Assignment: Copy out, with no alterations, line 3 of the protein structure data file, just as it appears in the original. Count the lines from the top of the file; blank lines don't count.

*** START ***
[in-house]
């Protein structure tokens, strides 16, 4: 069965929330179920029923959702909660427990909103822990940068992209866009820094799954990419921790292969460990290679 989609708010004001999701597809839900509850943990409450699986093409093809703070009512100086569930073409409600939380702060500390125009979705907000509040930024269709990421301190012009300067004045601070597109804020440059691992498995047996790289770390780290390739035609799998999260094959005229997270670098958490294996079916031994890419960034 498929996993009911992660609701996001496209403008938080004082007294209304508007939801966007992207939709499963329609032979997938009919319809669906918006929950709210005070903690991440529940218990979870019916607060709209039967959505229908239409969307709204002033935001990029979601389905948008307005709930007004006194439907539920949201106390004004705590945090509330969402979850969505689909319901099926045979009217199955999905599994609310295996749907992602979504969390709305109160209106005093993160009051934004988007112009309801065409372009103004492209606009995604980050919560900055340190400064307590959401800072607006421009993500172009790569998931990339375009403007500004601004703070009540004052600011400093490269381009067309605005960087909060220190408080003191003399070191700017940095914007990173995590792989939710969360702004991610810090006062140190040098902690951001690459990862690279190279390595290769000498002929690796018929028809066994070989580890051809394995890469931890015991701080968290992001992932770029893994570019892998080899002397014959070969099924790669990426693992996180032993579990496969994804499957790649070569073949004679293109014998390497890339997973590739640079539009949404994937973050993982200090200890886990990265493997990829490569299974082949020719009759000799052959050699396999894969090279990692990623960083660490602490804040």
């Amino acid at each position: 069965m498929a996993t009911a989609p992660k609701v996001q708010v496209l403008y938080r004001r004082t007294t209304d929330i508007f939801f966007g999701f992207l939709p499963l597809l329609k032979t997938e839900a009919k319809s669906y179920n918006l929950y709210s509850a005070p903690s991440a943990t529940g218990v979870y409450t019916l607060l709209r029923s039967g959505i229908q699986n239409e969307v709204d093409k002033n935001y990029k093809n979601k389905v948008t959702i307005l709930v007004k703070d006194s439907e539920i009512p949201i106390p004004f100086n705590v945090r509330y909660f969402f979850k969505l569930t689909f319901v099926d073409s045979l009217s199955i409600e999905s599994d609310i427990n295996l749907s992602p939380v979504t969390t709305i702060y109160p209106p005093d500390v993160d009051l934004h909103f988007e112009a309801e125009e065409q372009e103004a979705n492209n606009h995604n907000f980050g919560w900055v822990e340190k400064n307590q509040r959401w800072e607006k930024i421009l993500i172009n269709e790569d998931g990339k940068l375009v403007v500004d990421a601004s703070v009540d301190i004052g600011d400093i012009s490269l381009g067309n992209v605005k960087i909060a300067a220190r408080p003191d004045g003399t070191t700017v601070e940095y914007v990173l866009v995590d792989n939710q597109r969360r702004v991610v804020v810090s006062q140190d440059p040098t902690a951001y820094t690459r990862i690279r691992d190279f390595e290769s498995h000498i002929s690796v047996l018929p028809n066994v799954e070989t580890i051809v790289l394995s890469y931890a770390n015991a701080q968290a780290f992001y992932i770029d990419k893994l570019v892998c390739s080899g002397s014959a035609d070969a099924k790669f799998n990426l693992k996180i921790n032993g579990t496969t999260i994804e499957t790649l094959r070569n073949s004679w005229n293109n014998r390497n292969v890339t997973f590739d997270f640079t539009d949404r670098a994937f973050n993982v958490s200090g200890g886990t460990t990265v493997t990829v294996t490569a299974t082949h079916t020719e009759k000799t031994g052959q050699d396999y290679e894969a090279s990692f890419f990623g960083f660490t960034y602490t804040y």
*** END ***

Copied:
């Amino acid at each position: 069965m498929a996993t009911a989609p992660k609701v996001q708010v496209l403008y938080r004001r004082t007294t209304d929330i508007f939801f966007g999701f992207l939709p499963l597809l329609k032979t997938e839900a009919k319809s669906y179920n918006l929950y709210s509850a005070p903690s991440a943990t529940g218990v979870y409450t019916l607060l709209r029923s039967g959505i229908q699986n239409e969307v709204d093409k002033n935001y990029k093809n979601k389905v948008t959702i307005l709930v007004k703070d006194s439907e539920i009512p949201i106390p004004f100086n705590v945090r509330y909660f969402f979850k969505l569930t689909f319901v099926d073409s045979l009217s199955i409600e999905s599994d609310i427990n295996l749907s992602p939380v979504t969390t709305i702060y109160p209106p005093d500390v993160d009051l934004h909103f988007e112009a309801e125009e065409q372009e103004a979705n492209n606009h995604n907000f980050g919560w900055v822990e340190k400064n307590q509040r959401w800072e607006k930024i421009l993500i172009n269709e790569d998931g990339k940068l375009v403007v500004d990421a601004s703070v009540d301190i004052g600011d400093i012009s490269l381009g067309n992209v605005k960087i909060a300067a220190r408080p003191d004045g003399t070191t700017v601070e940095y914007v990173l866009v995590d792989n939710q597109r969360r702004v991610v804020v810090s006062q140190d440059p040098t902690a951001y820094t690459r990862i690279r691992d190279f390595e290769s498995h000498i002929s690796v047996l018929p028809n066994v799954e070989t580890i051809v790289l394995s890469y931890a770390n015991a701080q968290a780290f992001y992932i770029d990419k893994l570019v892998c390739s080899g002397s014959a035609d070969a099924k790669f799998n990426l693992k996180i921790n032993g579990t496969t999260i994804e499957t790649l094959r070569n073949s004679w005229n293109n014998r390497n292969v890339t997973f590739d997270f640079t539009d949404r670098a994937f973050n993982v958490s200090g200890g886990t460990t990265v493997t990829v294996t490569a299974t082949h079916t020719e009759k000799t031994g052959q050699d396999y290679e894969a090279s990692f890419f990623g960083f660490t960034y602490t804040y």